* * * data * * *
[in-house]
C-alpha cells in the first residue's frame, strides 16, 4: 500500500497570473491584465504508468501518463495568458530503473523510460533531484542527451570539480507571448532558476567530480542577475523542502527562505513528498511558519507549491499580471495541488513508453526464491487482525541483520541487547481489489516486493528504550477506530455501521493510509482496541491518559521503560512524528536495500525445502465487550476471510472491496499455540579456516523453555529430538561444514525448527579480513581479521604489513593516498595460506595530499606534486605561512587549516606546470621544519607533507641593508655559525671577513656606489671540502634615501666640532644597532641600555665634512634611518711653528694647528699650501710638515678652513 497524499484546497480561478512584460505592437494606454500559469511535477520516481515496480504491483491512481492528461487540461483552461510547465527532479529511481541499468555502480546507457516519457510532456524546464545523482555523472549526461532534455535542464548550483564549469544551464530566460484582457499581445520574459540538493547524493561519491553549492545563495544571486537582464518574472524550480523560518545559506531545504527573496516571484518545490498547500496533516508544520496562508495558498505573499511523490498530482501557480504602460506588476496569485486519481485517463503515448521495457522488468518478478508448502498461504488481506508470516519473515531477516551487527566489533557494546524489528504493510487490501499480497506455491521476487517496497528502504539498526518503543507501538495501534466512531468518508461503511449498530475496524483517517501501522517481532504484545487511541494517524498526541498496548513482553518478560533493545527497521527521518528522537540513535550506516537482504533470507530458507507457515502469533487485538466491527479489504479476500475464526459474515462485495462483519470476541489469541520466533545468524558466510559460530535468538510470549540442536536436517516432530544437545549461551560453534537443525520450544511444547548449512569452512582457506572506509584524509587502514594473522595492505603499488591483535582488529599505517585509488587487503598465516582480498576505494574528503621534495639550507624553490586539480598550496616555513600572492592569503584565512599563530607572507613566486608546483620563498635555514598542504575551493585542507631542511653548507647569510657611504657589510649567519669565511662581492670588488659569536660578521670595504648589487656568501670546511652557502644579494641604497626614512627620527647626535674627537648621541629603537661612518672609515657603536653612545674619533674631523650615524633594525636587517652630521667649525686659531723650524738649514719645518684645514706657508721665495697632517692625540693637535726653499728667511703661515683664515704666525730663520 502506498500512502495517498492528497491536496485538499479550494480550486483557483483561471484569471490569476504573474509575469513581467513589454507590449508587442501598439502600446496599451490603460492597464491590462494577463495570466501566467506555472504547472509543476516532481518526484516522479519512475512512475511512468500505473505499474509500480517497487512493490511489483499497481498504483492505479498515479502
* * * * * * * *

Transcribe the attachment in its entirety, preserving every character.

[in-house]
C-alpha cells in the first residue's frame, strides 16, 4: 500500500497570473491584465504508468501518463495568458530503473523510460533531484542527451570539480507571448532558476567530480542577475523542502527562505513528498511558519507549491499580471495541488513508453526464491487482525541483520541487547481489489516486493528504550477506530455501521493510509482496541491518559521503560512524528536495500525445502465487550476471510472491496499455540579456516523453555529430538561444514525448527579480513581479521604489513593516498595460506595530499606534486605561512587549516606546470621544519607533507641593508655559525671577513656606489671540502634615501666640532644597532641600555665634512634611518711653528694647528699650501710638515678652513 497524499484546497480561478512584460505592437494606454500559469511535477520516481515496480504491483491512481492528461487540461483552461510547465527532479529511481541499468555502480546507457516519457510532456524546464545523482555523472549526461532534455535542464548550483564549469544551464530566460484582457499581445520574459540538493547524493561519491553549492545563495544571486537582464518574472524550480523560518545559506531545504527573496516571484518545490498547500496533516508544520496562508495558498505573499511523490498530482501557480504602460506588476496569485486519481485517463503515448521495457522488468518478478508448502498461504488481506508470516519473515531477516551487527566489533557494546524489528504493510487490501499480497506455491521476487517496497528502504539498526518503543507501538495501534466512531468518508461503511449498530475496524483517517501501522517481532504484545487511541494517524498526541498496548513482553518478560533493545527497521527521518528522537540513535550506516537482504533470507530458507507457515502469533487485538466491527479489504479476500475464526459474515462485495462483519470476541489469541520466533545468524558466510559460530535468538510470549540442536536436517516432530544437545549461551560453534537443525520450544511444547548449512569452512582457506572506509584524509587502514594473522595492505603499488591483535582488529599505517585509488587487503598465516582480498576505494574528503621534495639550507624553490586539480598550496616555513600572492592569503584565512599563530607572507613566486608546483620563498635555514598542504575551493585542507631542511653548507647569510657611504657589510649567519669565511662581492670588488659569536660578521670595504648589487656568501670546511652557502644579494641604497626614512627620527647626535674627537648621541629603537661612518672609515657603536653612545674619533674631523650615524633594525636587517652630521667649525686659531723650524738649514719645518684645514706657508721665495697632517692625540693637535726653499728667511703661515683664515704666525730663520 502506498500512502495517498492528497491536496485538499479550494480550486483557483483561471484569471490569476504573474509575469513581467513589454507590449508587442501598439502600446496599451490603460492597464491590462494577463495570466501566467506555472504547472509543476516532481518526484516522479519512475512512475511512468500505473505499474509500480517497487512493490511489483499497481498504483492505479498515479502